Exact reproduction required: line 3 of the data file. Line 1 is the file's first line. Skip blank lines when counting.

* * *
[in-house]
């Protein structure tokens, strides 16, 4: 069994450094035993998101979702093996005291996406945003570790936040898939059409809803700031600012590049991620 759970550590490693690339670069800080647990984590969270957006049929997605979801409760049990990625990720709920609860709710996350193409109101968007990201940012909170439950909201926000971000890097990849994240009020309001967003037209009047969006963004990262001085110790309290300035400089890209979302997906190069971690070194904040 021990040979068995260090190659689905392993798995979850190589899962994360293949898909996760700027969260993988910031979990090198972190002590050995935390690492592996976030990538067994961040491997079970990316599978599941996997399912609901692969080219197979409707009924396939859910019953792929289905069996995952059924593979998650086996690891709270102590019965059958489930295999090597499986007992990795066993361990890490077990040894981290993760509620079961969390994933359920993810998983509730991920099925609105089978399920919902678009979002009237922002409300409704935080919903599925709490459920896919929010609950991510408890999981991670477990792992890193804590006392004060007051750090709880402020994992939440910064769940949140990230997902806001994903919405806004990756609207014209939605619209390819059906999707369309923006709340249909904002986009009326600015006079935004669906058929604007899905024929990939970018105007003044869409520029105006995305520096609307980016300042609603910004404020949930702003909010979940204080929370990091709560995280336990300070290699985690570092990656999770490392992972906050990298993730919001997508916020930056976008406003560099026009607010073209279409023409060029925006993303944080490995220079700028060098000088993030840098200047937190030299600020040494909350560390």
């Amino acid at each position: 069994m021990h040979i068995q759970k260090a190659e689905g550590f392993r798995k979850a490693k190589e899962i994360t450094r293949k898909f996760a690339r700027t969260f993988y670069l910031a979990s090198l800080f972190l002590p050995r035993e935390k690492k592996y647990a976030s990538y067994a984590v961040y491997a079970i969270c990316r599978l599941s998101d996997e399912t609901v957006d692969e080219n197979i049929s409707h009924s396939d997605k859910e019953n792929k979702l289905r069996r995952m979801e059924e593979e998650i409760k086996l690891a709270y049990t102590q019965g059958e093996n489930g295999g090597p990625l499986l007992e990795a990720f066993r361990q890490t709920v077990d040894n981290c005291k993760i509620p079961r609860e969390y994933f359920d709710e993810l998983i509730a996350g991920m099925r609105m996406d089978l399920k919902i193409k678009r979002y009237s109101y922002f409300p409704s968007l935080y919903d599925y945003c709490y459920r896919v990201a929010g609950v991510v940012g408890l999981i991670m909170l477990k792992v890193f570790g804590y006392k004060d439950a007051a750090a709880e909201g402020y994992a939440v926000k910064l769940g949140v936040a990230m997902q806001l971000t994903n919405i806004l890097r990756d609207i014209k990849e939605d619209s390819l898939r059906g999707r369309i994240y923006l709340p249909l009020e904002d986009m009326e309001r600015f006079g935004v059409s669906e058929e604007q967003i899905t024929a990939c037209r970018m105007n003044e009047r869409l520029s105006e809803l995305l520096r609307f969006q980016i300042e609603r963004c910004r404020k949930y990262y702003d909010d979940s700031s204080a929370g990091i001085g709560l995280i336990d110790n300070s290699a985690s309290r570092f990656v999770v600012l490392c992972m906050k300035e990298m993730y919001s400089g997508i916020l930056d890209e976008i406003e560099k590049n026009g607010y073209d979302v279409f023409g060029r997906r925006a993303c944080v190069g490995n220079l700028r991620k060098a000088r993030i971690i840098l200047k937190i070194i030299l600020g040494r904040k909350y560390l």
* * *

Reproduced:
């Amino acid at each position: 069994m021990h040979i068995q759970k260090a190659e689905g550590f392993r798995k979850a490693k190589e899962i994360t450094r293949k898909f996760a690339r700027t969260f993988y670069l910031a979990s090198l800080f972190l002590p050995r035993e935390k690492k592996y647990a976030s990538y067994a984590v961040y491997a079970i969270c990316r599978l599941s998101d996997e399912t609901v957006d692969e080219n197979i049929s409707h009924s396939d997605k859910e019953n792929k979702l289905r069996r995952m979801e059924e593979e998650i409760k086996l690891a709270y049990t102590q019965g059958e093996n489930g295999g090597p990625l499986l007992e990795a990720f066993r361990q890490t709920v077990d040894n981290c005291k993760i509620p079961r609860e969390y994933f359920d709710e993810l998983i509730a996350g991920m099925r609105m996406d089978l399920k919902i193409k678009r979002y009237s109101y922002f409300p409704s968007l935080y919903d599925y945003c709490y459920r896919v990201a929010g609950v991510v940012g408890l999981i991670m909170l477990k792992v890193f570790g804590y006392k004060d439950a007051a750090a709880e909201g402020y994992a939440v926000k910064l769940g949140v936040a990230m997902q806001l971000t994903n919405i806004l890097r990756d609207i014209k990849e939605d619209s390819l898939r059906g999707r369309i994240y923006l709340p249909l009020e904002d986009m009326e309001r600015f006079g935004v059409s669906e058929e604007q967003i899905t024929a990939c037209r970018m105007n003044e009047r869409l520029s105006e809803l995305l520096r609307f969006q980016i300042e609603r963004c910004r404020k949930y990262y702003d909010d979940s700031s204080a929370g990091i001085g709560l995280i336990d110790n300070s290699a985690s309290r570092f990656v999770v600012l490392c992972m906050k300035e990298m993730y919001s400089g997508i916020l930056d890209e976008i406003e560099k590049n026009g607010y073209d979302v279409f023409g060029r997906r925006a993303c944080v190069g490995n220079l700028r991620k060098a000088r993030i971690i840098l200047k937190i070194i030299l600020g040494r904040k909350y560390l």